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Pollen Allergy and Food Sensitivity: The Oral Allergy Syndrome and Food Intolerance
Oral allergy syndrome (OAS) is a well-known but little-known condition. It is characterized by burning or pain in the mouth and swelling when eating specific foods that cross the reaction to pollens that you are allergic to. Interestingly, the specific foods that cause this reaction are well established to cut certain trees, grass, or weed pollens, poultry or latex. There are common groups of food allergies and certain nasal allergies. For example, a ragweed allergy often causes an oral or intestinal reaction after eating melons or bananas but usually not other foods. Birch tree pollen is commonly associated with many food reactions such as latex allergies. An explanation for this change involves the similarity of protein structures and other chemicals in food.
Although this reaction is well documented in the allergy literature it is not commonly seen or diagnosed by many doctors including some allergists and many gastroenterologists. Different allergy sites include a list of common foods associated with certain pollens, dust mites or latex. However, a comprehensive list that is easy to read or interpret can be difficult to find. Also, the names of some iipollens or common links between the groupPollens and food groups can be confused.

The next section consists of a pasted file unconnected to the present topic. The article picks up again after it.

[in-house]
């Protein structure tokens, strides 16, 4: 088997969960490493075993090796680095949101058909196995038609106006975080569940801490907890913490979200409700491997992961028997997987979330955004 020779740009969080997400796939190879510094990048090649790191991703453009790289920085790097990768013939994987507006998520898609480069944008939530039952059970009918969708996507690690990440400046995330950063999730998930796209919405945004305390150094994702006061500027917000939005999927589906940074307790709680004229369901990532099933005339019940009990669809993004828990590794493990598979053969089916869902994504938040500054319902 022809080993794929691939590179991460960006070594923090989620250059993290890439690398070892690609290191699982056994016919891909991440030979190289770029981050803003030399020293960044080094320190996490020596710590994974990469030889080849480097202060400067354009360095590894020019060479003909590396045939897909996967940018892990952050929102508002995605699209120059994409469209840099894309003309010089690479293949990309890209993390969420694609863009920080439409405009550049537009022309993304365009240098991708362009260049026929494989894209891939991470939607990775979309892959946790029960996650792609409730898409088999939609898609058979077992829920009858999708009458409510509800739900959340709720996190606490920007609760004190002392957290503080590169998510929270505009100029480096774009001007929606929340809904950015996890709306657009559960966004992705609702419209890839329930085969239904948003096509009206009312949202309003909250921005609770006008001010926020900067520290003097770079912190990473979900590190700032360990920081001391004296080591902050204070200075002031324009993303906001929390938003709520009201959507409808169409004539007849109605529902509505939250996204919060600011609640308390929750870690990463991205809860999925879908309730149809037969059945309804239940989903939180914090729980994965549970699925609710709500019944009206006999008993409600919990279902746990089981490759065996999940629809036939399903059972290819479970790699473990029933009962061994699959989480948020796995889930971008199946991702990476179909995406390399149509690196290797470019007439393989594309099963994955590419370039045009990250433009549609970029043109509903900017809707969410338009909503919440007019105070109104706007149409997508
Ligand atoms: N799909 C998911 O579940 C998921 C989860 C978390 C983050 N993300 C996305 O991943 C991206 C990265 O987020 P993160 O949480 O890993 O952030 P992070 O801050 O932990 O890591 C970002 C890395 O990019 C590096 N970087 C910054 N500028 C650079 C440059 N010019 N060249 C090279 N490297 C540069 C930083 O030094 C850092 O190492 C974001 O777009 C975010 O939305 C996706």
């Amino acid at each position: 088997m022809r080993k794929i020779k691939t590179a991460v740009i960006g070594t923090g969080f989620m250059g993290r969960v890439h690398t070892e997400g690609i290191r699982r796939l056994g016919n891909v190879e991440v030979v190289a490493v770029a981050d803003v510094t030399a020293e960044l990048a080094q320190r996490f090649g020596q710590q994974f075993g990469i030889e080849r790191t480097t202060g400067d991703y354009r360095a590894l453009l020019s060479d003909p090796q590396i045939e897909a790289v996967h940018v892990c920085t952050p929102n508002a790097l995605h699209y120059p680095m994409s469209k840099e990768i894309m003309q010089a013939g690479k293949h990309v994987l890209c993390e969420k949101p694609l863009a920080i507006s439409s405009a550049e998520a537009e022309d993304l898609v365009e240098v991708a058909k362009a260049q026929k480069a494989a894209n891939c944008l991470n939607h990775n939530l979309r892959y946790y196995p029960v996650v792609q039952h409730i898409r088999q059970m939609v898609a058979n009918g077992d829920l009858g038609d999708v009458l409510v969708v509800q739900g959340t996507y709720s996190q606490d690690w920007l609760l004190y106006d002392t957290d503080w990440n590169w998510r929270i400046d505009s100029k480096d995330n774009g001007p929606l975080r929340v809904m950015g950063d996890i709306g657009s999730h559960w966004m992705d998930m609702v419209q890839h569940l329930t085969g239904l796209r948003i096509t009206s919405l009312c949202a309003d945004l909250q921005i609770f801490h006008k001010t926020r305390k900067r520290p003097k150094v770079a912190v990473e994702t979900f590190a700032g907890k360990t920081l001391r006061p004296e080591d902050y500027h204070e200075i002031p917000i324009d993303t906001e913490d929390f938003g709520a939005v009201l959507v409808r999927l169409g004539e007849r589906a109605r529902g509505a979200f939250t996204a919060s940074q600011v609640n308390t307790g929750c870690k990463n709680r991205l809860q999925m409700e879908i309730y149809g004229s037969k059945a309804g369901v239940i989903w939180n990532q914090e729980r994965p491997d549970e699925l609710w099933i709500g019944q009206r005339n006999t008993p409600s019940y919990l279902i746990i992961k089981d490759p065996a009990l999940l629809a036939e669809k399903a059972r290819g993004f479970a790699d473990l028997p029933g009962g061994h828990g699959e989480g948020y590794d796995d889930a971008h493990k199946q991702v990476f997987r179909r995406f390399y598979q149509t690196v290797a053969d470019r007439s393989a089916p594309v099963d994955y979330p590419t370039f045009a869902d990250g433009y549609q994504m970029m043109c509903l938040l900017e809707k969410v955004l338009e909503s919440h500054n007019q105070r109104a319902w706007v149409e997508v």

In its old form the OAS should be easy to understand. After eating pollen-related foods to which you are allergic you experience an immediate burning sensation in the mouth or throat with or without swelling. However, it is understood that often in treatment, symptoms do not occur in a “classic” or normal way for a particular person. Another way doctors are taught is that “patients don’t read textbooks”. Therefore, you may experience fluctuating reactions such as throat swelling or stiffness, burning when swallowing, a lump in the throat or a feeling of difficulty swallowing but do not make a connection to what you ate or what is happening to you.
You or your doctor may misinterpret your symptoms. People usually think it happened because they had a spell from not chewing food well, swallowing too quickly, or eating or drinking while it was too hot or cold. Generally, it is thought that esophageal (swallowing tube), especially acid reflux with a hiatal hernia is the cause. Acid reflux can cause a narrowing of the esophagus called a stricture or ring that can lead to a feeling of sticking to food, but this is often associated with symptoms of heartburn or food obstruction that prompts an upper endoscopy or borderline test. Sometimes, especially if it occurs in an elderly person, a neurological condition such as a stroke or Parkinson’s disease is suspected. Sometimes doctors decide that your symptoms are caused by a nervous reaction or a neurosis called globus hystericus. The hystericus part of the name is often spent these days in the short-term globus or globus sensation especially since it is not guaranteed that it is due to a mental problem. However, a globe may be the diagnosis reached if your complaint is that you feel a lump in your throat and the ‘examination’ appears to be negative even if OAS has been ruled out or excluded.